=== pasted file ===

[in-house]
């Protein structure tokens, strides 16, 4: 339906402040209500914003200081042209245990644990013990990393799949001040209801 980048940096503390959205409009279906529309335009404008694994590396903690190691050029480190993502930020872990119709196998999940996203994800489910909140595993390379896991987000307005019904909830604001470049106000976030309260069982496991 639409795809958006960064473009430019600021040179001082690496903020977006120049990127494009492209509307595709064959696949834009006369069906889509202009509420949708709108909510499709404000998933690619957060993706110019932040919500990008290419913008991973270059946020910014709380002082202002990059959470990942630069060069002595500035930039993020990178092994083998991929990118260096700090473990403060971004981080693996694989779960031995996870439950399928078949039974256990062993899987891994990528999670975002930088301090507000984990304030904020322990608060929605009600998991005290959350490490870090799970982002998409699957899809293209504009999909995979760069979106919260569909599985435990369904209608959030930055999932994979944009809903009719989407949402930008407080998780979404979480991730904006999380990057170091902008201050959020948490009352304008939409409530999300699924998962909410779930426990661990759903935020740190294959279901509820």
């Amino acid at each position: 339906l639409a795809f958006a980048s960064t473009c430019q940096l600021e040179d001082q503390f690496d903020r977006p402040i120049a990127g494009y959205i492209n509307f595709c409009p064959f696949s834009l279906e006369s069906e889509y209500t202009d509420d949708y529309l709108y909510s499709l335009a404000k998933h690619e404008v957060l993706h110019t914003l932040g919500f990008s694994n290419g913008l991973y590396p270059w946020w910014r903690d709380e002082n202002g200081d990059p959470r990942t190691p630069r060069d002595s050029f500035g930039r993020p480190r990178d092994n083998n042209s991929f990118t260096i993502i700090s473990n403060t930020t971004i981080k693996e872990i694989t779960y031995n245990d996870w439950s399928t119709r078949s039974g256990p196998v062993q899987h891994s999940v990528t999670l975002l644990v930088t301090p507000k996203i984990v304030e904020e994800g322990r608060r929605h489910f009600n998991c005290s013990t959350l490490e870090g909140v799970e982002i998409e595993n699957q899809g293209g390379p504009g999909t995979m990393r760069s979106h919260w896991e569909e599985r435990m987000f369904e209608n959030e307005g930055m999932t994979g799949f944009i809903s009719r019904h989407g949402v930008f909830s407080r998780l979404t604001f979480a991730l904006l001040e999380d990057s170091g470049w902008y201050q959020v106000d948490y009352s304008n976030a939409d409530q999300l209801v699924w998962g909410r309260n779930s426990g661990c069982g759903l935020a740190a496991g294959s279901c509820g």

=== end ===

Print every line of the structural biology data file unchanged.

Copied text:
[in-house]
């Protein structure tokens, strides 16, 4: 339906402040209500914003200081042209245990644990013990990393799949001040209801 980048940096503390959205409009279906529309335009404008694994590396903690190691050029480190993502930020872990119709196998999940996203994800489910909140595993390379896991987000307005019904909830604001470049106000976030309260069982496991 639409795809958006960064473009430019600021040179001082690496903020977006120049990127494009492209509307595709064959696949834009006369069906889509202009509420949708709108909510499709404000998933690619957060993706110019932040919500990008290419913008991973270059946020910014709380002082202002990059959470990942630069060069002595500035930039993020990178092994083998991929990118260096700090473990403060971004981080693996694989779960031995996870439950399928078949039974256990062993899987891994990528999670975002930088301090507000984990304030904020322990608060929605009600998991005290959350490490870090799970982002998409699957899809293209504009999909995979760069979106919260569909599985435990369904209608959030930055999932994979944009809903009719989407949402930008407080998780979404979480991730904006999380990057170091902008201050959020948490009352304008939409409530999300699924998962909410779930426990661990759903935020740190294959279901509820």
């Amino acid at each position: 339906l639409a795809f958006a980048s960064t473009c430019q940096l600021e040179d001082q503390f690496d903020r977006p402040i120049a990127g494009y959205i492209n509307f595709c409009p064959f696949s834009l279906e006369s069906e889509y209500t202009d509420d949708y529309l709108y909510s499709l335009a404000k998933h690619e404008v957060l993706h110019t914003l932040g919500f990008s694994n290419g913008l991973y590396p270059w946020w910014r903690d709380e002082n202002g200081d990059p959470r990942t190691p630069r060069d002595s050029f500035g930039r993020p480190r990178d092994n083998n042209s991929f990118t260096i993502i700090s473990n403060t930020t971004i981080k693996e872990i694989t779960y031995n245990d996870w439950s399928t119709r078949s039974g256990p196998v062993q899987h891994s999940v990528t999670l975002l644990v930088t301090p507000k996203i984990v304030e904020e994800g322990r608060r929605h489910f009600n998991c005290s013990t959350l490490e870090g909140v799970e982002i998409e595993n699957q899809g293209g390379p504009g999909t995979m990393r760069s979106h919260w896991e569909e599985r435990m987000f369904e209608n959030e307005g930055m999932t994979g799949f944009i809903s009719r019904h989407g949402v930008f909830s407080r998780l979404t604001f979480a991730l904006l001040e999380d990057s170091g470049w902008y201050q959020v106000d948490y009352s304008n976030a939409d409530q999300l209801v699924w998962g909410r309260n779930s426990g661990c069982g759903l935020a740190a496991g294959s279901c509820g």